At the turn of the twenty-first century, the New York City Department of Parks and Recreation acquired a parcel of land on the Great Kills shoreline made up of roughly twenty square feet. The land had been filled with debris and garbage at the time. In an effort to clean up the Great Kills shoreline, a non-profit organization known as the Turnaround Friends was formed in 1994. The Turnaround Friends teamed up with the New York City Departments of Environmental Protection, Parks and Recreation, and Sanitation to perform a clean-up effort. The New York City Department of Parks and Recreation soon expanded the site to five acres and created Seaside Wildlife Nature Park, a waterfront park overlooking the Great Kills Harbor.
Over the years, much has been added to Seaside Wildlife Nature Park-including land. Even with the many additions, the Turnaround Friends still help to maintain the site each year. Many others have stepped in as well, to help with the park's rehabilitation process.
In 2002, the Wildflower Garden was created at the park. This garden is maintained by the Great Kills Garden Club, one of Staten Island's six Garden Clubs. Members of the Great Kills Garden Club meet at Seaside Wildlife Nature Park every other week to water the plants and remove weeds.
Shortly after the Wildflower Garden was created, the New York City Department of Parks and Recreation acquired an additional fifteen acres of land for Seaside Wildlife Nature Park. At that time, the Turnaround Friends helped to create the Grove of Healing. The grove was created as a September 11thMemorial Garden, with more than 4,000 daffodils and 38 trees being planted at the site. The Grove of Healing has grown to include many more plantings since it was first established.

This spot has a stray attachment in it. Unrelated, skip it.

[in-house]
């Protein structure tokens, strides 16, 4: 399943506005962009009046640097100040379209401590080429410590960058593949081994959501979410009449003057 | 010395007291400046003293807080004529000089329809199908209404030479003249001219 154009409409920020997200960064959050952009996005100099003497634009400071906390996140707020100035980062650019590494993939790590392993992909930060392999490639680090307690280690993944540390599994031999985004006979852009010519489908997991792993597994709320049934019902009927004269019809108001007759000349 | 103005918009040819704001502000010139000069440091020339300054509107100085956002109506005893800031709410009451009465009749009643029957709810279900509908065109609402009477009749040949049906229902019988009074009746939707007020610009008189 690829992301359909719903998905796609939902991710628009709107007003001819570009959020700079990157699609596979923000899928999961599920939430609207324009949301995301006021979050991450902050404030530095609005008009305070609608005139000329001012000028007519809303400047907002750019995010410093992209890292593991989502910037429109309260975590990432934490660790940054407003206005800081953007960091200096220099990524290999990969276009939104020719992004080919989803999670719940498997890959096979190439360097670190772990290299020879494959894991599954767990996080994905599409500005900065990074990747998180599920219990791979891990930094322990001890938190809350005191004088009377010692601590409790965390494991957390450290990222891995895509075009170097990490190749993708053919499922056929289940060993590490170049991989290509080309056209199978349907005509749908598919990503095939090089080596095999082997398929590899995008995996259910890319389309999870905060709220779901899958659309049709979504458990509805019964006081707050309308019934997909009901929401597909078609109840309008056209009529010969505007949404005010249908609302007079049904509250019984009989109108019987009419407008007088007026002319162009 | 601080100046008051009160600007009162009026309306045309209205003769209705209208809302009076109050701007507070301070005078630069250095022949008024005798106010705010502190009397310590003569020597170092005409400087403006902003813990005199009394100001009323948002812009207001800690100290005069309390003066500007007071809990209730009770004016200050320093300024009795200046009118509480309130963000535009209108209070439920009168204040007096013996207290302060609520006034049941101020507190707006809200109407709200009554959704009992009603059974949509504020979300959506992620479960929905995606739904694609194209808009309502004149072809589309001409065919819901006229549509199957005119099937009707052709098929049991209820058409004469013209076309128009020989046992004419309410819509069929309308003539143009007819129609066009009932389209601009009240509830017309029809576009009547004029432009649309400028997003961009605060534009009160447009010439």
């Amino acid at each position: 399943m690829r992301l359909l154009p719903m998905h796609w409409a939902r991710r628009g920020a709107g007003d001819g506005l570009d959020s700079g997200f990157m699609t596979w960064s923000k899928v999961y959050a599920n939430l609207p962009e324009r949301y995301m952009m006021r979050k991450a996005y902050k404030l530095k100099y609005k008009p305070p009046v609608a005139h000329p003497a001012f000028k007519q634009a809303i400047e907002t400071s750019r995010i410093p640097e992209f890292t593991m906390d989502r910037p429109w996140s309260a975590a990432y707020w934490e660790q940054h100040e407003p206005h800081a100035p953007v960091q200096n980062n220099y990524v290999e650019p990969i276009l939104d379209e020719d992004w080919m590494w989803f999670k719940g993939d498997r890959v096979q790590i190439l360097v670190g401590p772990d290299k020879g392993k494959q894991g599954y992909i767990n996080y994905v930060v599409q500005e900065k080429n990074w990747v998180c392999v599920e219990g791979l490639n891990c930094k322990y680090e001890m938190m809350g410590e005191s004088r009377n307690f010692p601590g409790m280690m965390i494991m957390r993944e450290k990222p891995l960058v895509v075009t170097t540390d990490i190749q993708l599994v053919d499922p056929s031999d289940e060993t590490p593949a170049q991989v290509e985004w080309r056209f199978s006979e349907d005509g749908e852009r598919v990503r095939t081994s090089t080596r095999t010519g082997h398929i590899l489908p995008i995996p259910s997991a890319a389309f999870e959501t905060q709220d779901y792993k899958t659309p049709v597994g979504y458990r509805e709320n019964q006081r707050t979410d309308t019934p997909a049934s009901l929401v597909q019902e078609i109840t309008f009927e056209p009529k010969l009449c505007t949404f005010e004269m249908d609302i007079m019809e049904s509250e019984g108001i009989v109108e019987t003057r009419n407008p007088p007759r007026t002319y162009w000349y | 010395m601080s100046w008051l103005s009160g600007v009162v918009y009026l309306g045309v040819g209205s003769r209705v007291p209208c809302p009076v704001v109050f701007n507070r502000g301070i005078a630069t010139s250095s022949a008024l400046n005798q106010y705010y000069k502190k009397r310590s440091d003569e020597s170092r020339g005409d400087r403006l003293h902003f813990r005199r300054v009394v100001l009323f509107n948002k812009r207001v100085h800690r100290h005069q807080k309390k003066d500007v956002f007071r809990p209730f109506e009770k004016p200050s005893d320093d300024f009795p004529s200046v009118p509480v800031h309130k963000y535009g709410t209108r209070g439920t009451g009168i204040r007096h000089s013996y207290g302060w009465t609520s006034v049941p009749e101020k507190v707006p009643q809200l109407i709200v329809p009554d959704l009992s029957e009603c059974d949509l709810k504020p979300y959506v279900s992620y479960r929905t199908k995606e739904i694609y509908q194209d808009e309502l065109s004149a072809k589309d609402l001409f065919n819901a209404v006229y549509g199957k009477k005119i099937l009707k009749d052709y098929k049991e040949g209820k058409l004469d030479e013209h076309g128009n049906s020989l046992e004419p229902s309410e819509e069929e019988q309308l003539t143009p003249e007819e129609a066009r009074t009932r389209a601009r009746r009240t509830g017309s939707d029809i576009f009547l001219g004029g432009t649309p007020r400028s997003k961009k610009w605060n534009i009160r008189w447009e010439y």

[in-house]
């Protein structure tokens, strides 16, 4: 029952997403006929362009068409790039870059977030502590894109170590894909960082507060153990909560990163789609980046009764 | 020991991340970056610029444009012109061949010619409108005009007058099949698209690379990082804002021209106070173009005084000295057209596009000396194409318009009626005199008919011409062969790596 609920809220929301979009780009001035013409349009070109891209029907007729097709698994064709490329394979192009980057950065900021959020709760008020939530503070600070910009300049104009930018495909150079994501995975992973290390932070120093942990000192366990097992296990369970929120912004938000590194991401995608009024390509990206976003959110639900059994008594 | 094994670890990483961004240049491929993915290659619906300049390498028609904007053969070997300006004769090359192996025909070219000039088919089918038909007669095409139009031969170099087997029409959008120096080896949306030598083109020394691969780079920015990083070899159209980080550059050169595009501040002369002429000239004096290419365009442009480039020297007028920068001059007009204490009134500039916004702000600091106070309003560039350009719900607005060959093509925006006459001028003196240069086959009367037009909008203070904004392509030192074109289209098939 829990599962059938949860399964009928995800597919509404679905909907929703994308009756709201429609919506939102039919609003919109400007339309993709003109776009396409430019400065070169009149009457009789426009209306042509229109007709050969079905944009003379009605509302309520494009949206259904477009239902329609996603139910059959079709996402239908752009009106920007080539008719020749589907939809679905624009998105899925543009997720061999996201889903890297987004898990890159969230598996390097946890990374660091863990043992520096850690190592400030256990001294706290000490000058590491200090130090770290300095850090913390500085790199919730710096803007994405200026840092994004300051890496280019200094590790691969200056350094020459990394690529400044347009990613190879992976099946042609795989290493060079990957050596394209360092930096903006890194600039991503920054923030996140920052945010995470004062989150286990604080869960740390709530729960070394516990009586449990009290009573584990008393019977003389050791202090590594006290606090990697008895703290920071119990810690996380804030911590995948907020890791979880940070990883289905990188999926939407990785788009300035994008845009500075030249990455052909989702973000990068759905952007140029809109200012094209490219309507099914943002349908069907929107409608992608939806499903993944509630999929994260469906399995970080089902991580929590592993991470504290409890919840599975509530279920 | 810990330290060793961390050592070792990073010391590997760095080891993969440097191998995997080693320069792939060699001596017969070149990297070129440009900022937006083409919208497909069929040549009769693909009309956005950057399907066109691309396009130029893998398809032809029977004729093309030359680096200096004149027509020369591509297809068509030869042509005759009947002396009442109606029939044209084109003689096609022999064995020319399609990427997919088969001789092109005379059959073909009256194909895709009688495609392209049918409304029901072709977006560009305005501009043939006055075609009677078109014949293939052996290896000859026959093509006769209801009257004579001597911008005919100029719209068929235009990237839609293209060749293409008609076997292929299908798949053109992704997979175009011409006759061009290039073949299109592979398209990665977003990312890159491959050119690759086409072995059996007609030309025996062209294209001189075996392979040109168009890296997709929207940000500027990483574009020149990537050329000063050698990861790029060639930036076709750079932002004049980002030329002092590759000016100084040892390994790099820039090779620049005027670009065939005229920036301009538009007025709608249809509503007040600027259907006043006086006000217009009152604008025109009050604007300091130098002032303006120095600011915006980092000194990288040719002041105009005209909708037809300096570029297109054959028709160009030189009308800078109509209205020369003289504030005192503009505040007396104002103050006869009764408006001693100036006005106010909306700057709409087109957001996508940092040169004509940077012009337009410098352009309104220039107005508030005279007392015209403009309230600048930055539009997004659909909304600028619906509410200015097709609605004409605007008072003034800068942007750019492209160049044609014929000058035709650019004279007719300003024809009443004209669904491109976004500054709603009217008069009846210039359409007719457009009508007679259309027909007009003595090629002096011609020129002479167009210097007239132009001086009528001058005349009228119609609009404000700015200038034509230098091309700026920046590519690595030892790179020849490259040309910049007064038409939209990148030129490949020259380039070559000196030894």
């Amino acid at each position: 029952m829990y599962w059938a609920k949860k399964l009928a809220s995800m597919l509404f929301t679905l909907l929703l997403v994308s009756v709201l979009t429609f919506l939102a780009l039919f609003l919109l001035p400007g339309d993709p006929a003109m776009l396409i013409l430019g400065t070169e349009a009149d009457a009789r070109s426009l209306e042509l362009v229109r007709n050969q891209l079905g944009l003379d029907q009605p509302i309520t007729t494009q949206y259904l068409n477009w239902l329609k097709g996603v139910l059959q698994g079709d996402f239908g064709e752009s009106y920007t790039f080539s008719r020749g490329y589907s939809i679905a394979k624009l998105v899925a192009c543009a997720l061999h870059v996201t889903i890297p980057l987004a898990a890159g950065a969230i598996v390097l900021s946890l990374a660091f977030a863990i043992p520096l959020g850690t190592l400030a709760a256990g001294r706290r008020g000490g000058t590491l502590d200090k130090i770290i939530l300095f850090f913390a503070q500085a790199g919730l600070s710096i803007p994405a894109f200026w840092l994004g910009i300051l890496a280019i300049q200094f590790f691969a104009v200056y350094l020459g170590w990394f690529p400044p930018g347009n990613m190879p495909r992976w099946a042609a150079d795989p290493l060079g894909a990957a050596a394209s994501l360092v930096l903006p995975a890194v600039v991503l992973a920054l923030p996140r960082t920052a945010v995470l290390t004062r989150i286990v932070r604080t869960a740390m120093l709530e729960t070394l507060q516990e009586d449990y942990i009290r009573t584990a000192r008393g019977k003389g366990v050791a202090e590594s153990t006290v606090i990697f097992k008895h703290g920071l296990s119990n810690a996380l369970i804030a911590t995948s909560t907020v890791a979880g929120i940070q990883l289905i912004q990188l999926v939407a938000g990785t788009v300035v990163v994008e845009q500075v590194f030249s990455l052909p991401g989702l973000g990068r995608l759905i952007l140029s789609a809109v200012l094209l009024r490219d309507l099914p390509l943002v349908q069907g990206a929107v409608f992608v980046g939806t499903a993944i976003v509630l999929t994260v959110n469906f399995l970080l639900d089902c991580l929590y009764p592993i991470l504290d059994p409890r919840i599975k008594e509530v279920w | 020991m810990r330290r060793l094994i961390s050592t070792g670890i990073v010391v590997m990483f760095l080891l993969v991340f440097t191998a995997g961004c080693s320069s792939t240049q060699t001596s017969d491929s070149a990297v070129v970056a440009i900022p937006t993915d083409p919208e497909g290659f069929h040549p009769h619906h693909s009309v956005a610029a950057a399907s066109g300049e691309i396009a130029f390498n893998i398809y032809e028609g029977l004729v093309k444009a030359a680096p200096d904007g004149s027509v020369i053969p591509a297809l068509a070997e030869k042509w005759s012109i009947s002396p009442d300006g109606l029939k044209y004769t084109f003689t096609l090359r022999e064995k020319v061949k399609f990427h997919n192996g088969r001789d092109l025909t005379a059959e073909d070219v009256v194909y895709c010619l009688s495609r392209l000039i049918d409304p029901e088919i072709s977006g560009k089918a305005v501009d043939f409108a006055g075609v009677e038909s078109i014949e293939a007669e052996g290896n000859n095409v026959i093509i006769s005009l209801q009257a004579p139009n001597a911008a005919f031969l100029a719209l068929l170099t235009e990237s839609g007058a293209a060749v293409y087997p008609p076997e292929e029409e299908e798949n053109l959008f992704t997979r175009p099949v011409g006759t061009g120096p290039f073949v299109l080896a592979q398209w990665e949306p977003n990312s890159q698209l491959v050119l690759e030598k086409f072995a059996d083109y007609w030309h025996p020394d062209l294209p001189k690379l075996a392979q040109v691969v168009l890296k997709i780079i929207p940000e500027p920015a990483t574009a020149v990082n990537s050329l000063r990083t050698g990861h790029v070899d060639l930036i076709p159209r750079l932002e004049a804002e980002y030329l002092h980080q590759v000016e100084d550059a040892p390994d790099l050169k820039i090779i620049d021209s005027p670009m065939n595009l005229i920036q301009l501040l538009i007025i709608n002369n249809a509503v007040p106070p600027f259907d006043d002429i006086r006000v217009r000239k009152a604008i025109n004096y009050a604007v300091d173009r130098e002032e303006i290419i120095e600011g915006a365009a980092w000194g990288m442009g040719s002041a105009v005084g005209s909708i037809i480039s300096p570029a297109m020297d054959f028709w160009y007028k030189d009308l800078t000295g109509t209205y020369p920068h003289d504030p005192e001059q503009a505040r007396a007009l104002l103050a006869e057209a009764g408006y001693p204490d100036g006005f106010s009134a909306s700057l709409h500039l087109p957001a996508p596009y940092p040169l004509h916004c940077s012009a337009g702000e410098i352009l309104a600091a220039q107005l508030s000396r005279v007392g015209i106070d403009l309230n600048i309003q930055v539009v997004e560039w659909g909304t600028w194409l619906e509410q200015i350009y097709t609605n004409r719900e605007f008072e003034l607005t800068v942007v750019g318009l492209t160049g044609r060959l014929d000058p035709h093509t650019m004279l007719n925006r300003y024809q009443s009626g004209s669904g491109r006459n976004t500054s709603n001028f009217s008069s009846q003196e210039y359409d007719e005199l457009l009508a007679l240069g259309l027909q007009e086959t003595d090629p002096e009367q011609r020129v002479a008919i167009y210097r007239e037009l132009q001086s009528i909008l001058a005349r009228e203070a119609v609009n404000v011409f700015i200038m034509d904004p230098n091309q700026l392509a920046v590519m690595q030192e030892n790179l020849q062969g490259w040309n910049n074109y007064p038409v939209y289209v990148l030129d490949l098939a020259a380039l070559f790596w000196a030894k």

In 2008, the park was given a wooden boardwalk for visitors to view the nature and wildlife within the park, along with the shore. A winding trail and new paths lined with benches were installed in the park-mainly within the Grove of Healing. A 24-foot steel gazebo was also constructed in the park. This gazebo sits near the entrance to the park, at the end of Nelson Avenue, and is adorned with egrets.
Visitors are able to spot real egrets here, which reside at Seaside Wildlife Nature Park. Many other species of birds dwell here, and many different species of fish live in the surrounding waters. These can all be seen from the raised boardwalk, which brings visitors over the natural habitats.
In 2010, another addition was made to Seaside Wildlife Nature Park.This was a more kid-friendly project, as it consisted of the installation of a play area at the northern section of the park. This play area was given a nautical theme, due to its proximity to the shore. The main attraction of the playground is the shipwreck, which is much like the normal play equipment you would see at an ordinary park, only it was designed to look like a shipwreck. The shipwreck includes such features as a slide and a net to climb on board. In between the two pieces of the ship is a shark which children can also climb on. Next to the shipwreck are a play lighthouse and a sandy area for children to play in. Spray showers are scattered around the playground, adding to the seaside atmosphere. Benches and a drinking fountain are also located in this section of the park.
Today, Seaside Wildlife Nature Park is comprised of almost twenty-one acres of land on the Great Kills waterfront. It takes up only a fraction of the open space to the east of Fitzgerald Avenue, Nelson Avenue, and Tennyson Drive. It is located just below the many marinas within the neighborhood of Great Kills. For more information on a Staten Island real estate contact our office at (718) 966-9669